10. 10. November, 2012 In Fact, Client Based Outcome Feedback  Improves outcomes more than anything since the i th beginning of therapy Effects on Efficiency Cancellations, No Shows, LOS  Claud (reported in Bohanske & Franczak) compared ave. # of sessions, canc., no shows, and % of long-term cases before and after OM in 2130 closed cases in a CMHC.  Ave. # of sessions dropped 40% (10 to 6) while outcomes improved by 7%; 7% canc. and no show rates were d h t reduced by 40% and 25%; and % of Bohanske, R., & Franczak, M. (2010). long term null cases diminished by Transforming public behavioral healthcare: A case example of consumer directed services, 80% (10% to 2%). recovery, and the common factors. In B. Duncan et al. (Eds.) The Heart and Soul of Change: Delivering What Works, 2nd Ed. Washington, DC: American  An estimated savings of $489,600. Psychological 10
  11. 11. November, 2012 And…Finally  Puts the client’s voice center stage t t  Allows services to be client and family driven  Brings consumers into the inner circle of decisions  Partners in monitoring the benefit and fit of services First Things First Why You Might Be Reluctant  Finding out is risky  What if you find out that you are not so good? What if you are in the wrong profession?  The only way we improve is thru feedback. It takes courage. But so does walking in a room with someone in 11
  12. 12. November, 2012 Regarding Counselor Variability Feedback Improves Outcomes  Norway: 9 of 10 got better o tcomes bette outcomes  Feedback raised effectiveness of the lower ones to their more successful colleagues colleagues.  Helper in low effectiveness group became the BEST with feedback! Many Believe They Already Know  The info the measures reveal—that reveal that are attuned to client’s experience & the forms superfluous.  Norway study: all believed they already acquired outcome & alliance info—that info that formal feedback wouldn’t improve their effectiveness.  9 of 10 improved; only 1 12
  13. 13. November, 2012 First Things First Why You Might Be Reluctant  You might be thinking that you need more paperwork like a hole in the head. Helpers can get really worked up over anything that adds paperwork, especially when they don’t see it as clinically useful. First Things First Why You Might Be Reluctant  Feedback about the benefit & fit need not b d t be cumbersome or intrusive. Only a couple of minutes & no intrusive questions.  Feedback the best hope to improve, clients appreciate your dedication to getting it right, & it is painless and can fit your natural 13
  14. 14. November, 2012 Getting the Max Out of the Measures Just the Facts Ma’am  The nuts & bolts & bolts, the nuances, more to it, clinically, than it looks  Feedback i h F db k is the way to transcend average. The First Session All Aboard  Have to be on board with two things: have to think privileging the c e s client is a good idea; dea; and have to want to be 14
  15. 15. November, 2012 The Measures and Social Justice “Leveling” the Counseling Process  Invites clients into inner circle of decision making  Available in multiple languages  Voice to diversity and the y disenfranchised  Local culture and context over privileged knowledge Starting With the Predictors Change and the Alliance •Client’s rating of the Cli t’ ti f th alliance the best predictor of engagement and outcome. •Client’s subjective experience of change early in the process the best predictor of success for any particular 15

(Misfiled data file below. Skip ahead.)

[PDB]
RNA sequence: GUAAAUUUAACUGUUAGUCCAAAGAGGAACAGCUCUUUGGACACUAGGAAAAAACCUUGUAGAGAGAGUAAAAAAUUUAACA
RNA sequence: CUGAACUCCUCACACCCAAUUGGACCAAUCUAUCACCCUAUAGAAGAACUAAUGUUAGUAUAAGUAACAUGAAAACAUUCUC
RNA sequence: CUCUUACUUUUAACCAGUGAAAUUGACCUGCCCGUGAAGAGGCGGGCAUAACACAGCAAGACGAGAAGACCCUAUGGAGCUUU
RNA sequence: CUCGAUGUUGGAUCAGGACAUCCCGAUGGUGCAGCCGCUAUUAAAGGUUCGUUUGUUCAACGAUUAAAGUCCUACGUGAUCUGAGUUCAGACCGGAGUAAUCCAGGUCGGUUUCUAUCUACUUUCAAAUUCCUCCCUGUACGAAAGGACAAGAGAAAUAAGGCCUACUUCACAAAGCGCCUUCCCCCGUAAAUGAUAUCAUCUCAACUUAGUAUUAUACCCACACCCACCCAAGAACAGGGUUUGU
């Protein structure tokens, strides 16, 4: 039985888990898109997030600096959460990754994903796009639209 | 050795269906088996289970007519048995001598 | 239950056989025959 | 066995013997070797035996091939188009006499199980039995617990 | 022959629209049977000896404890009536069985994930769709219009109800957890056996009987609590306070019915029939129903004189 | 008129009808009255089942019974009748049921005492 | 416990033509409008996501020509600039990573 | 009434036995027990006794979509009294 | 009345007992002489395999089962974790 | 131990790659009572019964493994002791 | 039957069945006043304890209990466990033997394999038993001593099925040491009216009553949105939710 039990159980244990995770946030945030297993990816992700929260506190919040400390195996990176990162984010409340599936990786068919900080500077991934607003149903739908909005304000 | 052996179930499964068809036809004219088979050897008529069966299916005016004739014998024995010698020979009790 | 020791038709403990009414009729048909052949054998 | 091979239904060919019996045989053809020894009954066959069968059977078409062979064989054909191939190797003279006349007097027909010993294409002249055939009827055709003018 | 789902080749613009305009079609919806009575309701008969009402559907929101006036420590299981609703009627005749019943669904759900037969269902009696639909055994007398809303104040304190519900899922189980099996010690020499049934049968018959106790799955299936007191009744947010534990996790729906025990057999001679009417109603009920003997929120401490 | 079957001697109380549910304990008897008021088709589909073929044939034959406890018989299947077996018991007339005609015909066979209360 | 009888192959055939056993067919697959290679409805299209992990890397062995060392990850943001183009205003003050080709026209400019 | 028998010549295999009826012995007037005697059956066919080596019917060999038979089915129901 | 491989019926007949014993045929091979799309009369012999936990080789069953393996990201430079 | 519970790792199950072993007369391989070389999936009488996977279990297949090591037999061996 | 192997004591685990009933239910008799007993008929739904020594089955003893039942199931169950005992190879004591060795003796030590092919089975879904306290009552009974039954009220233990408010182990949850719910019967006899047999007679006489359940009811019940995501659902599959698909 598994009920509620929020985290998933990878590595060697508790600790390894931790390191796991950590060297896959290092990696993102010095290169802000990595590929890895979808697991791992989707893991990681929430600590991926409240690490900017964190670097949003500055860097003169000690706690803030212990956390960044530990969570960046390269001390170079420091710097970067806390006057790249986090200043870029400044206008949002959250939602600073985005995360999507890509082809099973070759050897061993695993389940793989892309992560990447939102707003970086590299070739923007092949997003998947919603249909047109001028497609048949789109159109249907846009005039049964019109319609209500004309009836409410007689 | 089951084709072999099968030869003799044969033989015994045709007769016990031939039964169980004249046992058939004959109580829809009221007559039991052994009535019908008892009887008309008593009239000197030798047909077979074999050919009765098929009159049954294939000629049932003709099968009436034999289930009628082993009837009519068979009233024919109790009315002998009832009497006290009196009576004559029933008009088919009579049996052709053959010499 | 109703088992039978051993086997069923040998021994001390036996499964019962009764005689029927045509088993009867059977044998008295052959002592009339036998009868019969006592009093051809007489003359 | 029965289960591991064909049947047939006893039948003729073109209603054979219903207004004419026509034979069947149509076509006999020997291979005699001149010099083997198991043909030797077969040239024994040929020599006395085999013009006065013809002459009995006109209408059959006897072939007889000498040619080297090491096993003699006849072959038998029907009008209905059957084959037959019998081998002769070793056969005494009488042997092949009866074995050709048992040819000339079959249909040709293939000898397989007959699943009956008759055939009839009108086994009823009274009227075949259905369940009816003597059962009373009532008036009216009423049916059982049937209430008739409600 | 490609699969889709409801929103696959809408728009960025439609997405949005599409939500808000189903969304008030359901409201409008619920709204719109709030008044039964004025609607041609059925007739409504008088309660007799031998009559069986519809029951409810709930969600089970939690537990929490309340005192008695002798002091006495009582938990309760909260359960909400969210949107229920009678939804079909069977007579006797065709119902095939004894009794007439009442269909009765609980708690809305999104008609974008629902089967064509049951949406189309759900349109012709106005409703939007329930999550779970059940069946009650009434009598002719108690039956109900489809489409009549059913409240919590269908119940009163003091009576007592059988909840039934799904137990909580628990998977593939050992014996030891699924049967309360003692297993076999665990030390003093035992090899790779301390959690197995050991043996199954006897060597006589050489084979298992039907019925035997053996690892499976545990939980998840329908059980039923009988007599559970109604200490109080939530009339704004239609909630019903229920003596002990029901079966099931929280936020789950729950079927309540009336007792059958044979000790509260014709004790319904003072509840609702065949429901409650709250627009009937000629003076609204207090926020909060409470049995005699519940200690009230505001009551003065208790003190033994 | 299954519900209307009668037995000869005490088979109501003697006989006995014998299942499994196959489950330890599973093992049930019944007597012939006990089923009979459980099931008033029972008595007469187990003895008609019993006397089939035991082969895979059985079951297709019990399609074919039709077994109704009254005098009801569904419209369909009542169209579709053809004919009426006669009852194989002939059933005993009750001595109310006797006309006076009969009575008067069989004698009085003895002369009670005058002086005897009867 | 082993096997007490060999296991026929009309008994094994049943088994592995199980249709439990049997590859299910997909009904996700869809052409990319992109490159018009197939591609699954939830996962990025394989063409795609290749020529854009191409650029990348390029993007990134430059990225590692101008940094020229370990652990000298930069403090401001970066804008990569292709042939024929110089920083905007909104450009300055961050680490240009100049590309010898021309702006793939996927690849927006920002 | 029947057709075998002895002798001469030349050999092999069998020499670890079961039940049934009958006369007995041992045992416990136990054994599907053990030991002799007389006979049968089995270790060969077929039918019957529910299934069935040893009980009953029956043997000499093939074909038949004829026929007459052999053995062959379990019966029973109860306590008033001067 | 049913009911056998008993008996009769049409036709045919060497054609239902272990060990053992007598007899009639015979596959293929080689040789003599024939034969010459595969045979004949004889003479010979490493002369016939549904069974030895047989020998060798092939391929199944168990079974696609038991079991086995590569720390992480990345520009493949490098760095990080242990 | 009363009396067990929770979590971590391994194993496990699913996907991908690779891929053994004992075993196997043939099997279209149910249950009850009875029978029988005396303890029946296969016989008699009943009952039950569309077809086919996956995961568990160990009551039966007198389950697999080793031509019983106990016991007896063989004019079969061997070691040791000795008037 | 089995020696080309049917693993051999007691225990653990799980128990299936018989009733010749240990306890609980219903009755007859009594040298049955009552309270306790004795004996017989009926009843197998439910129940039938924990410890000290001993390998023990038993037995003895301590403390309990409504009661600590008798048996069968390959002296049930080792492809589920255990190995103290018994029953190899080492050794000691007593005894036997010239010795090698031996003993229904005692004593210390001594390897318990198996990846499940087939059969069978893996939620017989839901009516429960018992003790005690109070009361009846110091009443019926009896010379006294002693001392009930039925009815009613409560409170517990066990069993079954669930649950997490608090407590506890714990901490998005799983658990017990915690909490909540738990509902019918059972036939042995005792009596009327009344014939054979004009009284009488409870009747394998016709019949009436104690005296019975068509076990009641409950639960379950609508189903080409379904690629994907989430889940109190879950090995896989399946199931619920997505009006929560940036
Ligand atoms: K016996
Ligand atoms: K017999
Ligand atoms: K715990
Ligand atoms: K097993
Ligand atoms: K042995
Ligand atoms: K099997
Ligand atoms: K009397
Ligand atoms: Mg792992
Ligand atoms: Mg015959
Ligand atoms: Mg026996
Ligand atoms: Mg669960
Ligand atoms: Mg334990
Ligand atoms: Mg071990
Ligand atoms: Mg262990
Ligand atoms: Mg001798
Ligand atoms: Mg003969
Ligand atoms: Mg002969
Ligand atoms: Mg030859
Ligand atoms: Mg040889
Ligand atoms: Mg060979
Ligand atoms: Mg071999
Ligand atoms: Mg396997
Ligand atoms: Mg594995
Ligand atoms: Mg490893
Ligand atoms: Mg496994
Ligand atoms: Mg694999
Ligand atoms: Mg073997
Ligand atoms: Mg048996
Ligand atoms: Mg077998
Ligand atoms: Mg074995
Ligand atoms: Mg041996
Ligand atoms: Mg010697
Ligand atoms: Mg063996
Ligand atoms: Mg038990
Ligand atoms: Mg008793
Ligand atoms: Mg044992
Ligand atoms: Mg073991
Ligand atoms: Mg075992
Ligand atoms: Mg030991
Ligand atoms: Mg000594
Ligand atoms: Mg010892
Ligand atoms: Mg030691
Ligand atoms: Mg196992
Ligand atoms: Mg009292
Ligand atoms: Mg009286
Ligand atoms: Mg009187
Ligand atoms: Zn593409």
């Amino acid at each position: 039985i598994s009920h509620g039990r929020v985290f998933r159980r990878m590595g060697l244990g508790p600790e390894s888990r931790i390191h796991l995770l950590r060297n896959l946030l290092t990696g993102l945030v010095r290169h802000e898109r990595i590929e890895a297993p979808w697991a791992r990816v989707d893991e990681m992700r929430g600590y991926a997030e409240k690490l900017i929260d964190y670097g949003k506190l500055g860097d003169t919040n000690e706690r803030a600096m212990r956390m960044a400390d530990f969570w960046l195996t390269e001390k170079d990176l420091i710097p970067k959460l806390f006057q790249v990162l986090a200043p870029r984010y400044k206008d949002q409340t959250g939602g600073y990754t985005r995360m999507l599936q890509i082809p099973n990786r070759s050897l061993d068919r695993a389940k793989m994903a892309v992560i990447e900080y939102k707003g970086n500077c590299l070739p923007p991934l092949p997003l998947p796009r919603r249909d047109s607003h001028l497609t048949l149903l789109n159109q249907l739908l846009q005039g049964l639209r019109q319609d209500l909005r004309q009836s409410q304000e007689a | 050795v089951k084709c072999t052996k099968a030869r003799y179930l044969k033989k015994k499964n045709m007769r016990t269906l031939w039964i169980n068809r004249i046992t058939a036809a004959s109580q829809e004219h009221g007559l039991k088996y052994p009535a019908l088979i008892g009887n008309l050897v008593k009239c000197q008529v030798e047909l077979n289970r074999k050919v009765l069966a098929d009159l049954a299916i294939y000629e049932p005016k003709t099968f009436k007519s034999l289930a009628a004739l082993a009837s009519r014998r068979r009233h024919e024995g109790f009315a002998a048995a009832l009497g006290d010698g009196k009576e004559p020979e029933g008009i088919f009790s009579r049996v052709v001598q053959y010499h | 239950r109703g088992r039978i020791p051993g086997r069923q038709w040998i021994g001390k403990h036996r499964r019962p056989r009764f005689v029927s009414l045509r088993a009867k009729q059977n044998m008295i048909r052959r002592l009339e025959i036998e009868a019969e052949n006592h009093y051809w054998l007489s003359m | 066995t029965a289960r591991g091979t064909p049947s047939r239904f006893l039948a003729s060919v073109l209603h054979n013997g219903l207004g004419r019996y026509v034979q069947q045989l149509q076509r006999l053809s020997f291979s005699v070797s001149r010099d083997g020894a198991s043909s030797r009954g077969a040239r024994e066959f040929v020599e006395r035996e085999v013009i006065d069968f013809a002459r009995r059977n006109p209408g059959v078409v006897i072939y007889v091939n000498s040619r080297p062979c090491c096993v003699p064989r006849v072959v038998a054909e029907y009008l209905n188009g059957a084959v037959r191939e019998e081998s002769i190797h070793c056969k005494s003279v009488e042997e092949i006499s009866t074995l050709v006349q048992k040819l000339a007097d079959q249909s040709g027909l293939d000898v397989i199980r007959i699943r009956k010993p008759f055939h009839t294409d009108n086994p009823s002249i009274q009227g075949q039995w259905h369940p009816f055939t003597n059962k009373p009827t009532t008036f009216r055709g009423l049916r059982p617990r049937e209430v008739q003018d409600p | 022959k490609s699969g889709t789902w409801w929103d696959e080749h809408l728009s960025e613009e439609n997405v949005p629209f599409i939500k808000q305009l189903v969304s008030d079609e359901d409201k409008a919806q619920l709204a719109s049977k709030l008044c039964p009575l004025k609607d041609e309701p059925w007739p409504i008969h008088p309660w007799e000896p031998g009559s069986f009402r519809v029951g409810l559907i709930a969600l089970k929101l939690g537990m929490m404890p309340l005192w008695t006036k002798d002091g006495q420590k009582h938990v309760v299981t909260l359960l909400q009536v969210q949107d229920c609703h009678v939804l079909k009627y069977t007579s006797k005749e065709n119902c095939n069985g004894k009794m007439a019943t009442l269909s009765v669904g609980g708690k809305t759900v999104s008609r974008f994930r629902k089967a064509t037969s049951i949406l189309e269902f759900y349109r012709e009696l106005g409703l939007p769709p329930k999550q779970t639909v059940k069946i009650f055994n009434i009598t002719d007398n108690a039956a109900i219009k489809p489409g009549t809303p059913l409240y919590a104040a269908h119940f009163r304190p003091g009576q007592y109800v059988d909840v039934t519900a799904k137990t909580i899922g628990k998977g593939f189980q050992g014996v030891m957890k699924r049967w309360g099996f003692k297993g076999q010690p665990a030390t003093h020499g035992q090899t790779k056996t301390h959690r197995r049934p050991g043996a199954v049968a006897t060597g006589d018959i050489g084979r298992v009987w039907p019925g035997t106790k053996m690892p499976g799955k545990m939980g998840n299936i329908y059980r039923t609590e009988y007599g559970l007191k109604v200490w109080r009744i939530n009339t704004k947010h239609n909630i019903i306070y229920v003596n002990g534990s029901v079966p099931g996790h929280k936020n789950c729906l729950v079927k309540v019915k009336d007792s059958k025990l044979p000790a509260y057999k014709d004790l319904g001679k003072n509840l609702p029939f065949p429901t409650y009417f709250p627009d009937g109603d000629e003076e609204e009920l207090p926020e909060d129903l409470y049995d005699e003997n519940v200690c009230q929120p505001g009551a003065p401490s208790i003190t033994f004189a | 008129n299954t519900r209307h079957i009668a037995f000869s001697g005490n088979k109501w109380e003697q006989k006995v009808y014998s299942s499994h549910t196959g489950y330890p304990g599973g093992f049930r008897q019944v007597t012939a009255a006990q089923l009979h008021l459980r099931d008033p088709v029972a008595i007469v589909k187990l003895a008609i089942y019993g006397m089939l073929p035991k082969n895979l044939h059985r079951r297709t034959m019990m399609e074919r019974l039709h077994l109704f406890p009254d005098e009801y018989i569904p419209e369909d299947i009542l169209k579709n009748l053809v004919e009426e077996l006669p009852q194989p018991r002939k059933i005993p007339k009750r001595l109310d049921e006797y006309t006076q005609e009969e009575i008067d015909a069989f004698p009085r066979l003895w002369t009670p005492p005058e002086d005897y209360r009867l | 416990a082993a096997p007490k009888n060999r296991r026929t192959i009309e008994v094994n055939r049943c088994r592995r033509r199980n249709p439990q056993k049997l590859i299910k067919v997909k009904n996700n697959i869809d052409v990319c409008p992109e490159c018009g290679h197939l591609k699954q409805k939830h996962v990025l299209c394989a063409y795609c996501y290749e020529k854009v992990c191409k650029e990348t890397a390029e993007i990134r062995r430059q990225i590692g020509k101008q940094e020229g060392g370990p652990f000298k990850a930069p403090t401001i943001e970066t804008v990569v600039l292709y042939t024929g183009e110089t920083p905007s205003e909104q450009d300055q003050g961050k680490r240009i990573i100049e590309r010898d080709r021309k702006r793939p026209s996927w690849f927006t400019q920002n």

16. 16. November, 2012 Sooner Rather Than Later Who drops out? B •The bulk of change A occurs sooner rather than latter Howard, K. et al. (1986). The dose-effect response in psychotherapy. American Psychologist, 41, 159-164. Some clients do take longer, but the mythology never dies N=4676; 77% attended 8 or less, and 91% 12 or less Note that even for the clients who take longer, change starts early just is early…just flatter Baldwin, S., Berkeljon, A., Atkins, D., Olsen, J., & Nielsen, S. (2009). Rates of change in naturalistic psychotherapy: Contrasting dose-effect and good-enough level models of change. Journal of Consulting and Clinical Psychology, 77(2), 16
  17. 17. November, 2012 Becoming Better Measuring Outcome •Give at the beginning of the visit; Client •Scored to the places a mark nearest millimeter. on the line. •Add the four •Each line 10 scales together cm (100 mm) i ) in for the total score. length. •Reliable, valid, feasible The ORS Is Not 17
  18. 18. November, 2012 The ORS Is Different Than Other Outcome Measures  Co-constructed with client  Goes from general look at client distress to specific representation of p client’s experience & reason for service  Requires nuance & skill in application Becoming Better Creating A Culture of Feedback •When scheduling, provide rationale for seeking feedback; convey commitment to their goals and highest quality of service…in your own words •Work a little differently; •If we are going to be helpful should see signs sooner rather than later; If not helpful, we’ll seek consultation & consider a referral. •No one has ever said: Bad idea! 18
  19. 19. November, 2012 The Outcome Rating Scale An Introduction in Your Own Words  The ORS is an outcome measure that allows us to track where you’re at, how you’re doing, how things are changing or if they are not. It allows us to determine whether the counseling is being helpful so we can do something different if it’s not helping. It also is way to make sure that your perspective stays central here, that we are addressing what you think is most important. It only takes a minute to fill out and most clients find it to be very helpful. Would you like to give it a try? The First Session Whatever It Takes  You can’t over-explain…  Clients get this. Face validity.  Whatever explanation the client gives is ok. Some will say: “You mean like poor to well? well?” or “Like 1 to 10? Like 10?”  It’s their subjective experience that matters so their understanding of the measure is 19